"This is very expensive for the number of cases, 60, which they anticipate trying," says Sen. Dianne Feinstein, D-Calif.
That's right, a $100 million courthouse to try about 60 cases. That's $1.6 million per defendant ... just for the building. The trials will cost many millions more.
Of course, these aren't run-of-the-mill defendants. They're terror suspects including 9/11 mastermind Khalid Sheik Mohammad. Still, both Republicans and Democrats in Congress are balking at the idea — and the cost — in private meetings with Defense Department officials.
"I asked them if they had looked at alternatives in the United States, looked at them, and the answer was no," Feinstein says. "I was surprised that they hadn't looked at Fort Leavenworth, at other places to build a courthouse, to bring these people over, to keep them in secure custody, to try them."
But this building will house more than courtrooms. The courthouse would sleep up to 1,200 people, there would be a dining facility for 800, and a garage big enough for 100 vehicles.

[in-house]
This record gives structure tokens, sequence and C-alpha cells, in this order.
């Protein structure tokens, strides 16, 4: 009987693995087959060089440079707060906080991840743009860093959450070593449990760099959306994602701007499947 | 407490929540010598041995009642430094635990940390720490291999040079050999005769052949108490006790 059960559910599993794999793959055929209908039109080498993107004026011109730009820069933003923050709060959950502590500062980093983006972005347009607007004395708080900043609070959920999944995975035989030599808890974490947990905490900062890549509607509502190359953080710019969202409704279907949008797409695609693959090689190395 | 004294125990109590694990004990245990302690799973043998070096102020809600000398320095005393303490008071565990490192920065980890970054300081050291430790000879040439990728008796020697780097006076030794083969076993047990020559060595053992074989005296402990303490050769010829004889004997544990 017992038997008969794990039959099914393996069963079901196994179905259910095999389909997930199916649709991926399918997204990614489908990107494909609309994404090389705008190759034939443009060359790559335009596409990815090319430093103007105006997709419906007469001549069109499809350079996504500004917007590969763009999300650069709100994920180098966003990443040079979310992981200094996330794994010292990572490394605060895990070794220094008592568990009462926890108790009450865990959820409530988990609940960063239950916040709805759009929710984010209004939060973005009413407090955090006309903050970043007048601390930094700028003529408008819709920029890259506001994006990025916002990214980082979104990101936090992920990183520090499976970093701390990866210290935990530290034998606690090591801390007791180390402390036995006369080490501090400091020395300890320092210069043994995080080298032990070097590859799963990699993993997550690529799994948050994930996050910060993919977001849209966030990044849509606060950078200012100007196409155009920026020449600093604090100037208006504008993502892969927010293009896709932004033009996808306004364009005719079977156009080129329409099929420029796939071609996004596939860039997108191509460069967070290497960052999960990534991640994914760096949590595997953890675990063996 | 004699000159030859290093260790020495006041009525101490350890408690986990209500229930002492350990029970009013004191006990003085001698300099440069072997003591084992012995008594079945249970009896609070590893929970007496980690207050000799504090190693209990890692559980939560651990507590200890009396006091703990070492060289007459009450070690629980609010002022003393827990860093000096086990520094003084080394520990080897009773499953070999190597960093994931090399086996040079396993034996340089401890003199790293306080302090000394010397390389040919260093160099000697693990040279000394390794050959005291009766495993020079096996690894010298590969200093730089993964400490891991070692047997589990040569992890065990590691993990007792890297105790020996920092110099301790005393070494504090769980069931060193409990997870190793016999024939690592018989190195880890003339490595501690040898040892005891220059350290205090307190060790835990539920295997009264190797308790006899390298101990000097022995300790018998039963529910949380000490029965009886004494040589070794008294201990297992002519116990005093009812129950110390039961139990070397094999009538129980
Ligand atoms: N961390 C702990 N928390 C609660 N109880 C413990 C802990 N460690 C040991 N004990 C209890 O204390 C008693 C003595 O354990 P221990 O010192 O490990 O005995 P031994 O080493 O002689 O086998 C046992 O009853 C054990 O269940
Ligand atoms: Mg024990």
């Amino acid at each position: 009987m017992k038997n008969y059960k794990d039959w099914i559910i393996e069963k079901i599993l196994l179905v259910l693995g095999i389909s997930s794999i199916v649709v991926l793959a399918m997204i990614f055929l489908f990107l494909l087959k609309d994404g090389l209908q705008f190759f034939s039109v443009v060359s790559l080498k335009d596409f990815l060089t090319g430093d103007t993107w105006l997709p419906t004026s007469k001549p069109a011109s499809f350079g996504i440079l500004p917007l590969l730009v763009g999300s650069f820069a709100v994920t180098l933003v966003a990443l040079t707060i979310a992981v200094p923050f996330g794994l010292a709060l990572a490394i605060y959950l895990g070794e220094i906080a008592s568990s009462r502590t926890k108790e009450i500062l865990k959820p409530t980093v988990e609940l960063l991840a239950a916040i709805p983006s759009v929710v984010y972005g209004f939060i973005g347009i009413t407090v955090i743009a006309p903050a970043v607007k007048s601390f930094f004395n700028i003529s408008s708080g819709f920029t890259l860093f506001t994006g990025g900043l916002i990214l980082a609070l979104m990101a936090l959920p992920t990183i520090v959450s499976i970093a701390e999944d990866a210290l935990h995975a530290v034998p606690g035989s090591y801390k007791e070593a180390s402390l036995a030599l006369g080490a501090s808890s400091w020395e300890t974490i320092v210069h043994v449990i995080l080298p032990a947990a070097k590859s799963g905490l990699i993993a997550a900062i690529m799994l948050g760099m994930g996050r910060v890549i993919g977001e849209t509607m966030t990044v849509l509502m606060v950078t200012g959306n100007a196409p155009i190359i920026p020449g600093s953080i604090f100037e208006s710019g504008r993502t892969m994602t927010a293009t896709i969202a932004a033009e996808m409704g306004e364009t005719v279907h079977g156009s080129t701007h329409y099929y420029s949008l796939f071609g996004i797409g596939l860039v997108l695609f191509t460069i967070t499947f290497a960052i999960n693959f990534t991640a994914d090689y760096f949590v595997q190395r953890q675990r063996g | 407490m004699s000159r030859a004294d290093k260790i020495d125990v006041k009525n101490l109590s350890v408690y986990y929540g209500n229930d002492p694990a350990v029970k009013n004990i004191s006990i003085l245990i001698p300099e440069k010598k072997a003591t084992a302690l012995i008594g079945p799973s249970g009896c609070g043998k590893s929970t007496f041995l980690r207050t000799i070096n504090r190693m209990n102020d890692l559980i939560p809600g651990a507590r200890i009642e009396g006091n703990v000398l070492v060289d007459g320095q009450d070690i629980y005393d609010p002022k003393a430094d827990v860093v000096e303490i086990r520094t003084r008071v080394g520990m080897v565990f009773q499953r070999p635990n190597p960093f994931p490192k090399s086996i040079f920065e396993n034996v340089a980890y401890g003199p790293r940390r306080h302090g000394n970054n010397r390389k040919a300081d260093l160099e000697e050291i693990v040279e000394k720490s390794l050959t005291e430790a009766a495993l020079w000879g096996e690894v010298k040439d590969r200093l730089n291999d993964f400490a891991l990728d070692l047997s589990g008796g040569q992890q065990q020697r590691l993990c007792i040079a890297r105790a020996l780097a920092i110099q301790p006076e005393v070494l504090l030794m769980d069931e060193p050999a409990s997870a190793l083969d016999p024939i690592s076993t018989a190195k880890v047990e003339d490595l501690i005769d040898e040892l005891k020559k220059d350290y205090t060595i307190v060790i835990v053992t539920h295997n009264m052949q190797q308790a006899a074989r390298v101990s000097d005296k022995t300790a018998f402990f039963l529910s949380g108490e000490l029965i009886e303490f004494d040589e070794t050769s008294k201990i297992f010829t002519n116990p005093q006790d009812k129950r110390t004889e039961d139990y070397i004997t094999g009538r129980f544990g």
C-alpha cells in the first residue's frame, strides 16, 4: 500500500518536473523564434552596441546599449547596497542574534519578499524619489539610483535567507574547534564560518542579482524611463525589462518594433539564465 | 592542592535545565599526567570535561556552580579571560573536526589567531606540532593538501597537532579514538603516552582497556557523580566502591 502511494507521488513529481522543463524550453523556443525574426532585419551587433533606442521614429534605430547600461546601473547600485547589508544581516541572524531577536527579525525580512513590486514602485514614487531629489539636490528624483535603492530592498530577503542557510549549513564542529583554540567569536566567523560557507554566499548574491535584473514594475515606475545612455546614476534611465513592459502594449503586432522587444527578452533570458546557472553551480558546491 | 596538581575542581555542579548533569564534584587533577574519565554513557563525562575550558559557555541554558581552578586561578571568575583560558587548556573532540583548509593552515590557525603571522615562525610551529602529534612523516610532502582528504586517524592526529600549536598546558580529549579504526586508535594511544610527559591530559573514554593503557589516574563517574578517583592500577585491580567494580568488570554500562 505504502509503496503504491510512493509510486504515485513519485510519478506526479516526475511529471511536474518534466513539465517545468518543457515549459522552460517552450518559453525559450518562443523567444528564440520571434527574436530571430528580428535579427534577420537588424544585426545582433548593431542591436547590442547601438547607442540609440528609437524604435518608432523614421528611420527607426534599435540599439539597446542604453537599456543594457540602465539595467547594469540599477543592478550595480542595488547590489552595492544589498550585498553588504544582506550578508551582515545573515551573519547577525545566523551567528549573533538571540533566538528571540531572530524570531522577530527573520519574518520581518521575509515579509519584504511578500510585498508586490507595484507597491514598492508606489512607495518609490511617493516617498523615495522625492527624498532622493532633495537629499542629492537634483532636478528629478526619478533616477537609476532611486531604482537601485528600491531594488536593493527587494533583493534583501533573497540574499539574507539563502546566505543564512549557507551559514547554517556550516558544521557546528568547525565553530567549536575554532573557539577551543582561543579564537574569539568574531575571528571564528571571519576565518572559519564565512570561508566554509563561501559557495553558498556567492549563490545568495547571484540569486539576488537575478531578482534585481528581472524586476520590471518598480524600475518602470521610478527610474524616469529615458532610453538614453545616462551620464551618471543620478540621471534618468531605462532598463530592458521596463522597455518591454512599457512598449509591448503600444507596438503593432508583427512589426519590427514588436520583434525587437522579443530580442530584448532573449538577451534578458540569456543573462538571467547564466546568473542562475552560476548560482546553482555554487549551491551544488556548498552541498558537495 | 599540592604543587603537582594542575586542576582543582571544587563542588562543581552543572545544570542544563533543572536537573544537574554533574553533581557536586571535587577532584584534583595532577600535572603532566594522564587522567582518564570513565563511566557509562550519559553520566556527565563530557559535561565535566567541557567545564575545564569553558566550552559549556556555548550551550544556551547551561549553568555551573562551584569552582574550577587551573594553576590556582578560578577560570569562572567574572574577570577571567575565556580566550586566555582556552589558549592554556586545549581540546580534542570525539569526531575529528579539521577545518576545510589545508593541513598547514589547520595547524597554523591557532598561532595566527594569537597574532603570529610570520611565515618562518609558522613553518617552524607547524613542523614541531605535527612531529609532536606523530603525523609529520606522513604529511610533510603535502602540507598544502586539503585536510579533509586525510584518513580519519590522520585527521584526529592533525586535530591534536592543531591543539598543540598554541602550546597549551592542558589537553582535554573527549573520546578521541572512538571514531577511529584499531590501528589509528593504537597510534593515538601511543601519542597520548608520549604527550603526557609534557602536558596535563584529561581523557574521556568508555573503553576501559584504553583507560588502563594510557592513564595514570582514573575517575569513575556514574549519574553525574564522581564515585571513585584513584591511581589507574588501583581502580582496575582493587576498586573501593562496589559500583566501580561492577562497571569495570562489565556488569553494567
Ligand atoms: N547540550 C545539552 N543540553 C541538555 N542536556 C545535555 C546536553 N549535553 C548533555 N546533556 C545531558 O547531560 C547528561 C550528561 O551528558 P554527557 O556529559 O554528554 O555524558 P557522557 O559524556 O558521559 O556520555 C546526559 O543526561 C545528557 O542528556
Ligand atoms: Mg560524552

Tax watchdog Tom Finnigan of Citizens Against Government Waste says his radar antennae went up when the Pentagon recently tried to push the plans through Congress on an emergency basis without any votes.
"They tried to rush the funding through the process. That alone raises a red flag this could be a boondoggle in the works," Finnigan says.
No one from the Defense Department would agree to an interview, but a spokesman told CBS News the new facility is needed so more than one defendant at a time can be tried under heavy security. The trials could take years, and the space allows for lots of observers and reporters for maximum transparency, the Pentagon says.
It looks as though there's enough skepticism on Capitol Hill that the Pentagon will have to put the project through the formal processes in January, so Congress can actually vote on whether to spend $100 million of your money on a very special courthouse.